The Common Market for Eastern and Southern Africa (COMESA) has an abundance of striking tourist attractions, rich and diverse cultures and breathtaking heritage sites, making the regional economic community (REC) an unmissable location for discerning tourists. “We believe that the number of intra-regional and international tourists visiting the countries will continue to increase. The region is endowed with more than 100 national game parks, home to various types of animals and other species. The region has more than 50 recognised heritage sites,’’ former COMESA Secretary-General Sindiso Ngwenya said.
With adequate investment, tourism in the region has the potential to contribute to poverty reduction, provide foreign exchange and promote foreign direct investment. The COMESA Tourism Development Framework highlights that the sector continues to be a vital part of the region’s primary development strategy due to its status as an export-orientated growth and poverty reduction strategy by regional states.
According to the World Travel and Tourism Council, tourism accounts for 9.2 percent of global GDP and its contribution to employment stands at six to seven percent of jobs worldwide. Since 1999, COMESA member states have been implementing an open skies policy that facilitates increased daily frequencies between and among COMESA countries.
Over the last several years air connectivity across COMESA has improved, served by a growing number of airlines and routes. Furthermore, COMESA is becoming a more highly sought after tourist destination thanks to a wider range of travel packages and more accommodation options to suit different pockets.
Globally the tourism sector is growing and is recognised for its pivotal role in enhancing economic and social development. The United Nations World Tourism Organisation (UNWTO) World Tourism Barometer states that 1.2 billion tourist arrivals were recorded globally in 2016. Africa received only 4.71 percent of these arrivals. The Middle East recorded the least arrivals with 4.34 percent.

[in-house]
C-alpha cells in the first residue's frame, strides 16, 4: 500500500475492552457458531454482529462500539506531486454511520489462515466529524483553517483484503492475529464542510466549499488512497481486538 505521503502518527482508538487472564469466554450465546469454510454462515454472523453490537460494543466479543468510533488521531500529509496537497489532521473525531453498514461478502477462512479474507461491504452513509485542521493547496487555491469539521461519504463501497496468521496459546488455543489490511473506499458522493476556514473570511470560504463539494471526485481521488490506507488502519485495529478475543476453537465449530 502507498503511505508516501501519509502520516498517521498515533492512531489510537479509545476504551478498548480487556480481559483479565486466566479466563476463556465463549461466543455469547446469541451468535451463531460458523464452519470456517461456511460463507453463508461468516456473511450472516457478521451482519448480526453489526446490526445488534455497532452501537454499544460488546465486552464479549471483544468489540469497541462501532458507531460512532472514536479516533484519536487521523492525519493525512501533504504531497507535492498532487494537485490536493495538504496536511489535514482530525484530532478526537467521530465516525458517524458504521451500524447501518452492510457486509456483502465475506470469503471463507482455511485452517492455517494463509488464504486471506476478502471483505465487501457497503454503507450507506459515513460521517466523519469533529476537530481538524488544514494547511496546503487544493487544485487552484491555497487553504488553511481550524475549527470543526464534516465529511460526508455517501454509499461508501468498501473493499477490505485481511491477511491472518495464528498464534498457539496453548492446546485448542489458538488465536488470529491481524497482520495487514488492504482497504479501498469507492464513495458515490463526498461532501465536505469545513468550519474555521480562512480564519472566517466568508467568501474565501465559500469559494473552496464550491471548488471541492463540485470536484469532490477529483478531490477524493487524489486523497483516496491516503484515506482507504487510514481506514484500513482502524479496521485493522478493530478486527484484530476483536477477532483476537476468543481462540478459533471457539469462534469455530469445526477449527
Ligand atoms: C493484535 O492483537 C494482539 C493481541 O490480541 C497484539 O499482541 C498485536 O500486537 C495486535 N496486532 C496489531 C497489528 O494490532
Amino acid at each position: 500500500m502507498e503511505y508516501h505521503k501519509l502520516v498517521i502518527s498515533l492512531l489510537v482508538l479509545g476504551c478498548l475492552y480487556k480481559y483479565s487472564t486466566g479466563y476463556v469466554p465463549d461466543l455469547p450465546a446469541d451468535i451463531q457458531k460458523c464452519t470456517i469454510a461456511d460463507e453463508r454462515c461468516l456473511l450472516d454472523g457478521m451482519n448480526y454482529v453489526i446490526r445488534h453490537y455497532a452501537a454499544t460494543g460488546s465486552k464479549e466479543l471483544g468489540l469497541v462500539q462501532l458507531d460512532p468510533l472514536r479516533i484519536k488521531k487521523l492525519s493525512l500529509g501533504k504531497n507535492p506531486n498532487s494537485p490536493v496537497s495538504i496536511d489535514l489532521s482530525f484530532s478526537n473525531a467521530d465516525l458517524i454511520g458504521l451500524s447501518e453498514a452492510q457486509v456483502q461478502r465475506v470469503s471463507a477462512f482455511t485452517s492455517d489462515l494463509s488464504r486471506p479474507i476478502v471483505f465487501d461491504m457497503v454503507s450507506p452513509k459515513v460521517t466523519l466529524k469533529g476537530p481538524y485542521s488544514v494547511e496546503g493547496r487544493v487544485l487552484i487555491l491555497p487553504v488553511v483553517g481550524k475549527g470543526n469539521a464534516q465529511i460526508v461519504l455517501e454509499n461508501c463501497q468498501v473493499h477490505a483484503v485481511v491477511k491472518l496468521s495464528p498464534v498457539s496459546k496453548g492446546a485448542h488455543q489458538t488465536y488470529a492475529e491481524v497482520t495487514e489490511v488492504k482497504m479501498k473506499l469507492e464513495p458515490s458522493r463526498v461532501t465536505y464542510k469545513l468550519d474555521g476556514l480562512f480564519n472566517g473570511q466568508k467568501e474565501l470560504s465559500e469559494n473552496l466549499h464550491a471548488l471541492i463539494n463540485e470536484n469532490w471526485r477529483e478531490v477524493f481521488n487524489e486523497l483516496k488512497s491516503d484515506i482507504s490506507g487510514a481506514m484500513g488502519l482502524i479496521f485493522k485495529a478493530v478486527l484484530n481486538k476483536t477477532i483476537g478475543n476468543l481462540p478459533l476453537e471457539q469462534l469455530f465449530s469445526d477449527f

In a bid to promote sustainable tourism for development in the region COMESA has created a number of projects and is marketing the region as a single tourism destination. In this vein the “One Market, Countless Destinations” initiative was launched in 2017.
The initiative aims to promote COMESA transboundary tourism packages reflecting diversity of the region through the creation of historical tours, mountain climbing and birding tours, among many other activities.
The COMESA Sustainable Tourism Framework covers a range of strategies to liberate trade in tourism across the region.
While COMESA and the African continent in general are seeing increased tourist arrivals from Europe and North America, it is important to also pay close attention to the regional market segment and develop affordable products that will increase inbound tourism in COMESA.
One major challenge has been the lack of knowledge about what neighbouring countries have to offer and how this can be explored further to create more revenue for the region. This has led to the development of a regional tourism handbook, The COMESA Tourism and Heritage Wildlife Handbook to fill the knowledge gap.
‘’The COMESA Tourism and Wildlife Heritage Handbook is a tool to market the region as a single destination that offers sights and sounds that are of quality, affordable and also informative of our cultures and histories as Africa,’’ said COMESA Business Council (CBC) chairperson, Dr Amany Asfour.
She also added: “This industry has a multiplier effect on so many sectors in the region and impacts the lives of players in the agricultural sector, ICT and medical services industry, hospitality industry, retail markets and the like.”
It is forecast that the next ten to twenty years will see over fifteen countries in Africa move from low to middle income economies – significantly increasing disposable incomes. This, combined with improved logistics is expected to lead to increased tourism potential from neighbouring countries. In an effort to tap into this golden opportunity, COMESA is providing vital regional information on what people are missing from neighbouring countries. International tourists are also being encouraged to expand their interests to more than one country. This is where the region needs to actively work together to develop transboundary tourism packages that appeal to various consumer pockets.
‘’To date, transport efficiency has greatly improved with more than ten regional and international air carriers at the customer’s disposal, road, rail and maritime networks operating to exemplary capacity and improved ICT and telecommunications networks to facilitate travel,’’ she elaborated.
Indeed, as CBC CEO, Ms Sandra Uwera, rightfully observes, the public sector must not leave tourism development to the private sector alone but work together as partners in development. A specialised private-public mechanism for tourism development must be structured to capture the sustainability, conservation and profitability of the industry at a national, regional and global scale.
‘’The public-private partnerships must further promote strategies that will emphasise on quality tourism products to be offered and that guarantee the satisfaction of tourists and make them long for more and more visits to our region’’ she reiterated.